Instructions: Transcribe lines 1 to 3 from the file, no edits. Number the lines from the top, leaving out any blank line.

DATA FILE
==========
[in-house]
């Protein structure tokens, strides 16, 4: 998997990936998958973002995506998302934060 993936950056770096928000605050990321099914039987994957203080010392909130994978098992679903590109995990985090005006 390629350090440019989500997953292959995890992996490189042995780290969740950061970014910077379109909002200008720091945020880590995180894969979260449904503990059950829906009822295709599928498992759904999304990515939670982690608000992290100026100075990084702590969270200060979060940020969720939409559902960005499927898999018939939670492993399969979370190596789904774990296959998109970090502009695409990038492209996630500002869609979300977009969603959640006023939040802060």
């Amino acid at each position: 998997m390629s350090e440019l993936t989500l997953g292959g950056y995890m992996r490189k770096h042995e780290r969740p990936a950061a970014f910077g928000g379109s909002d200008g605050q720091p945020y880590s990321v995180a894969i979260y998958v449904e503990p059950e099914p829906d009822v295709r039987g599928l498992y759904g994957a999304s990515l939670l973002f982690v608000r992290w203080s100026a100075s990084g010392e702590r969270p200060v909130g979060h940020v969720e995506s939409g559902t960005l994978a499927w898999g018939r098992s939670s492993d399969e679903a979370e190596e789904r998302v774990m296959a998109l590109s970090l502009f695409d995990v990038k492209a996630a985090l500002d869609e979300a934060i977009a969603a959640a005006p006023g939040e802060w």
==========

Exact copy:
[in-house]
């Protein structure tokens, strides 16, 4: 998997990936998958973002995506998302934060 993936950056770096928000605050990321099914039987994957203080010392909130994978098992679903590109995990985090005006 390629350090440019989500997953292959995890992996490189042995780290969740950061970014910077379109909002200008720091945020880590995180894969979260449904503990059950829906009822295709599928498992759904999304990515939670982690608000992290100026100075990084702590969270200060979060940020969720939409559902960005499927898999018939939670492993399969979370190596789904774990296959998109970090502009695409990038492209996630500002869609979300977009969603959640006023939040802060």
């Amino acid at each position: 998997m390629s350090e440019l993936t989500l997953g292959g950056y995890m992996r490189k770096h042995e780290r969740p990936a950061a970014f910077g928000g379109s909002d200008g605050q720091p945020y880590s990321v995180a894969i979260y998958v449904e503990p059950e099914p829906d009822v295709r039987g599928l498992y759904g994957a999304s990515l939670l973002f982690v608000r992290w203080s100026a100075s990084g010392e702590r969270p200060v909130g979060h940020v969720e995506s939409g559902t960005l994978a499927w898999g018939r098992s939670s492993d399969e679903a979370e190596e789904r998302v774990m296959a998109l590109s970090l502009f695409d995990v990038k492209a996630a985090l500002d869609e979300a934060i977009a969603a959640a005006p006023g939040e802060w």